This is the follow up post to the first Sartorialist post. I went thursday to see the prints before the Jurgen Teller opening.
I remember going to see a show many years back of Patrick Demarchelier’s work. It was really awful. Beautiful prints of beautiful people shot beautifully. Stripped of their magazine setting, it was completely coma-inducing. Sometimes that happens, the work is made for a context and and cannot function outside of that. Something similar is happening here, although I feel much more protective of the Sartorialist in this example than Demarchelier. In other words I would rather see the Sartorialist succeed than see PD get his gallery rocks off.
What to say? The things I like; I like that the prints were a nice smallish size, I thought it was a good choice not to try to make these heroic prints you see everywhere. There was another gentleman in the gallery at the time and he was pressed up pretty close to them looking at the details. Small prints can create a kind of intimacy between the work and the viewer. Trouble is there was not much connection to be found. I really got no sense of the people in the photographs, somewhat as I had expected. My impression is that the web is good enough to convey what this work conveys, a sense of style in an instant. And the web is actually better in another way, the fact of the comments and community around the work feels much more interesting than seeing a collection of average prints in a white gallery space.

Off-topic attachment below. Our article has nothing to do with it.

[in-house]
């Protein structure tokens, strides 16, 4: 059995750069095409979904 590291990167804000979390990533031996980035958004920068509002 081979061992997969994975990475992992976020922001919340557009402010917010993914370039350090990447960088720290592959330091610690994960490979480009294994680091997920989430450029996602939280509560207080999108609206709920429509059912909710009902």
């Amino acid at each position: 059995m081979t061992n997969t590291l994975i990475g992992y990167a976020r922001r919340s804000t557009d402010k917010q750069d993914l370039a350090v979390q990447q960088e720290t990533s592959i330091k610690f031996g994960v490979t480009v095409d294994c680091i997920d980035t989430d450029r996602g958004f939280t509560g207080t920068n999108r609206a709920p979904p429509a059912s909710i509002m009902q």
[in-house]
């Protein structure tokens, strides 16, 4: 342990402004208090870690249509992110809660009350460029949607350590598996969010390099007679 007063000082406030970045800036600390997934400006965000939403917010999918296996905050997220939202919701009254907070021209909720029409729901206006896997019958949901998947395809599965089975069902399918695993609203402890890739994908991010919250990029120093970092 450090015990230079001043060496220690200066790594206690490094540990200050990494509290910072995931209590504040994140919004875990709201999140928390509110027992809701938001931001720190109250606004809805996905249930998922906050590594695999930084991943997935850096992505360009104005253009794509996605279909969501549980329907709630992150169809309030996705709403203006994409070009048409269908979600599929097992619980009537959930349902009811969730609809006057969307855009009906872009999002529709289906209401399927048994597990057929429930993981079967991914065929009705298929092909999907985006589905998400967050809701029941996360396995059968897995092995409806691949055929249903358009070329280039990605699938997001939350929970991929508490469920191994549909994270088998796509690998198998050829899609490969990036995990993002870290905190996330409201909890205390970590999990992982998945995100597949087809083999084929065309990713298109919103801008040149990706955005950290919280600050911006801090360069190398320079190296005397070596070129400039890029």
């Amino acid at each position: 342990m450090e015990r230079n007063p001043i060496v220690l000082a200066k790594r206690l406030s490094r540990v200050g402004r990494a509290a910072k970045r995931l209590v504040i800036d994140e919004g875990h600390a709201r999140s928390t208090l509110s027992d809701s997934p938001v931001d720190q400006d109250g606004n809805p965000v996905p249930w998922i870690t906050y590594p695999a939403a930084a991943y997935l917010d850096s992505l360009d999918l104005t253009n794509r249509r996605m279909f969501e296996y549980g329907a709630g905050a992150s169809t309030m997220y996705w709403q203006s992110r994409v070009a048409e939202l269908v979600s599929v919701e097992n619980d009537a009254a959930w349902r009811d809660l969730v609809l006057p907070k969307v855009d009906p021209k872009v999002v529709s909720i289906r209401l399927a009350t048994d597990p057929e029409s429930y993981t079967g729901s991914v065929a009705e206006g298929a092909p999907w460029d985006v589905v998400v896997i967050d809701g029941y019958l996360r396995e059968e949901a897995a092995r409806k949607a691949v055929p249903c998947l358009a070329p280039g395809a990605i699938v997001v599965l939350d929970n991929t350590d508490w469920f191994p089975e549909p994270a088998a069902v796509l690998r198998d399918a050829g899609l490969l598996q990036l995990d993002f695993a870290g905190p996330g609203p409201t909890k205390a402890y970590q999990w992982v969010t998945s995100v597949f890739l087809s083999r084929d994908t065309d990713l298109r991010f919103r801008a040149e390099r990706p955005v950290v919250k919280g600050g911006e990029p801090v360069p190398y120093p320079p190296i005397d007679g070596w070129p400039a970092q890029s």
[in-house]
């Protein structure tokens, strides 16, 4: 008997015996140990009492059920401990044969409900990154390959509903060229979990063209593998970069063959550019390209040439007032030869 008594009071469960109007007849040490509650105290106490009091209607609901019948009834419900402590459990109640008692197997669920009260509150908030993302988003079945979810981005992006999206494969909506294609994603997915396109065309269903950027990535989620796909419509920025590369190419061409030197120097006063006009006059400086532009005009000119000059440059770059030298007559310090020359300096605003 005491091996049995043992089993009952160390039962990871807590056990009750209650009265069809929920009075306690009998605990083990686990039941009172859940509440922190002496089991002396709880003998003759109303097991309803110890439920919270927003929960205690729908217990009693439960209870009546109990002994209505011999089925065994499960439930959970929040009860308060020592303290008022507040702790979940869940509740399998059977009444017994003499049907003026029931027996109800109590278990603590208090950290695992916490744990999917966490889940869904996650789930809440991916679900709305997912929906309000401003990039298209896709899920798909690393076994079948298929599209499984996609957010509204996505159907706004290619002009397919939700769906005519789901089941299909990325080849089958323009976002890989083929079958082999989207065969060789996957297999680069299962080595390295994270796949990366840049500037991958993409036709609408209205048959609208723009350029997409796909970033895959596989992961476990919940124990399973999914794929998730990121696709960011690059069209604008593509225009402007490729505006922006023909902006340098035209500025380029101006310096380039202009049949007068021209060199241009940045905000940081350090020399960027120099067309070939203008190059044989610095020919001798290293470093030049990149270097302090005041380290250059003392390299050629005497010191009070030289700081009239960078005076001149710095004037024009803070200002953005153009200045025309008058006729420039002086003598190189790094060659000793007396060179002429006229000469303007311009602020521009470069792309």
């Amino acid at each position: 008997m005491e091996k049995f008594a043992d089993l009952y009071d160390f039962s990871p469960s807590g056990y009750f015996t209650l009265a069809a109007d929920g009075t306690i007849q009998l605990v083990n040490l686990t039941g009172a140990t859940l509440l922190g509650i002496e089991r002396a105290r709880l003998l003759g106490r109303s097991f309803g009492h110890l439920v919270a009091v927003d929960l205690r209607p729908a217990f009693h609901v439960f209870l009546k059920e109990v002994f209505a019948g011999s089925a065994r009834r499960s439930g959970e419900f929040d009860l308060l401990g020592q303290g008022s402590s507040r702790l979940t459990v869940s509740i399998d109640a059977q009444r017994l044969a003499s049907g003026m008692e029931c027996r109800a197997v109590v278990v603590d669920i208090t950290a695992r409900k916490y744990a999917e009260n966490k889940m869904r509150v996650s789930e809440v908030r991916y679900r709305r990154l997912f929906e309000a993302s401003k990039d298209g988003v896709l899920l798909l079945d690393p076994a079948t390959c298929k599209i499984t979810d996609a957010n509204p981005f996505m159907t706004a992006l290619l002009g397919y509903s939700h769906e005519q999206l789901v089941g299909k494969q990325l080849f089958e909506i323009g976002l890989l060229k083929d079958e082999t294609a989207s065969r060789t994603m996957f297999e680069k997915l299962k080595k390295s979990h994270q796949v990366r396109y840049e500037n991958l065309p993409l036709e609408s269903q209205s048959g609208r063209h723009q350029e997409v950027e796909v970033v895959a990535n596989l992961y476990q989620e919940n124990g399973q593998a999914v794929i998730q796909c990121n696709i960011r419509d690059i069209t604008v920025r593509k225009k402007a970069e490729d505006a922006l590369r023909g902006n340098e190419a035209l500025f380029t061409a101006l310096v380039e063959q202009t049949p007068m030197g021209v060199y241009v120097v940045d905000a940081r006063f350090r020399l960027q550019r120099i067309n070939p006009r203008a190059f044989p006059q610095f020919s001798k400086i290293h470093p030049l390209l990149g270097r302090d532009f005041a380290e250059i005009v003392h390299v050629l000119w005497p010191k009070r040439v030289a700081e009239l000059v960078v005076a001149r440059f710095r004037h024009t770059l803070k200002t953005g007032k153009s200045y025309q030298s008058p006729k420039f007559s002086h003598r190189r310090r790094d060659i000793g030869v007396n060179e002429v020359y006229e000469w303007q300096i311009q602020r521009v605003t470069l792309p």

About the prints, they were fine, suffered a little oversharpening, a little of that digital thing were primary colors were oversaturated relative to everything else. As a group they looked cohesive which tells me a very good printer spent some time getting them all together.
On the way out I overheard a group going in and one said “ok, so the thing is, these are real people..” as an introduction to the show. I think now in photography we have come to expect that what we see is not real on some level, either from retouching or styling or the endless repetition of stars and famous people, the idea of photographing real people is somehow now exotic, and the exotic now commonplace. I did not have the heart to stop and explain that many of those folks were fashion editors and stylists. Certainly real but not “real.”
I wish there was more to say about “the work” but it was not the kind of thing where I come out of the gallery and feel really motivated to go out and take pictures. That is my benchmark when I see a show or a book, how juiced it gets me to want to do my own thing. Certainly others might feel motivated.
I’m going to conclude in a way that perhaps most of you do not expect. I think that overall the Sartorialist, hyperbole aside, is creating a wonderful thing if you just stick to what it is-a fascination with the details of style and dress and manner. Clearly he loves these things, and the people too. I would love to see more of that, more of his affection, more humour perhaps, more attention to the emotional moment. There is always somewhere to go. The invented can become authentic.
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